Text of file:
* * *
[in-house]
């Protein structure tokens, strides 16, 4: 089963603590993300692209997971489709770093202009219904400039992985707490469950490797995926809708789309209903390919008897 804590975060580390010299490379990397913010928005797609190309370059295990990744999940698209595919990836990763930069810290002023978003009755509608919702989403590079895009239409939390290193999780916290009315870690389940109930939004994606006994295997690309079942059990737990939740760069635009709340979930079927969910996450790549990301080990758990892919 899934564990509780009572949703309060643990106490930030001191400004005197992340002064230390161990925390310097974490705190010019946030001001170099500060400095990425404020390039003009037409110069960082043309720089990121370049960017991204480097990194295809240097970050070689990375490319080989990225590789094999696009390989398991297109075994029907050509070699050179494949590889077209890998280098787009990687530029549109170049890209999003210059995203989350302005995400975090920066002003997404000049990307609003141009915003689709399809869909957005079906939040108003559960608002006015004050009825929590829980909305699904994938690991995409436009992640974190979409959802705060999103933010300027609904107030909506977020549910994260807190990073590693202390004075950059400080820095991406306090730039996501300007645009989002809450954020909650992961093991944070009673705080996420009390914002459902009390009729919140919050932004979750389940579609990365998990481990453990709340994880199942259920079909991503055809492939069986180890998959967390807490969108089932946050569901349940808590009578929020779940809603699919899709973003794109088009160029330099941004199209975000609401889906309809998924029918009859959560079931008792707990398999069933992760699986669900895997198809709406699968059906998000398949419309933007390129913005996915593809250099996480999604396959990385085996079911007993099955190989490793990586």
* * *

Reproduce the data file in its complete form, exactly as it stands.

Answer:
[in-house]
């Protein structure tokens, strides 16, 4: 089963603590993300692209997971489709770093202009219904400039992985707490469950490797995926809708789309209903390919008897 804590975060580390010299490379990397913010928005797609190309370059295990990744999940698209595919990836990763930069810290002023978003009755509608919702989403590079895009239409939390290193999780916290009315870690389940109930939004994606006994295997690309079942059990737990939740760069635009709340979930079927969910996450790549990301080990758990892919 899934564990509780009572949703309060643990106490930030001191400004005197992340002064230390161990925390310097974490705190010019946030001001170099500060400095990425404020390039003009037409110069960082043309720089990121370049960017991204480097990194295809240097970050070689990375490319080989990225590789094999696009390989398991297109075994029907050509070699050179494949590889077209890998280098787009990687530029549109170049890209999003210059995203989350302005995400975090920066002003997404000049990307609003141009915003689709399809869909957005079906939040108003559960608002006015004050009825929590829980909305699904994938690991995409436009992640974190979409959802705060999103933010300027609904107030909506977020549910994260807190990073590693202390004075950059400080820095991406306090730039996501300007645009989002809450954020909650992961093991944070009673705080996420009390914002459902009390009729919140919050932004979750389940579609990365998990481990453990709340994880199942259920079909991503055809492939069986180890998959967390807490969108089932946050569901349940808590009578929020779940809603699919899709973003794109088009160029330099941004199209975000609401889906309809998924029918009859959560079931008792707990398999069933992760699986669900895997198809709406699968059906998000398949419309933007390129913005996915593809250099996480999604396959990385085996079911007993099955190989490793990586």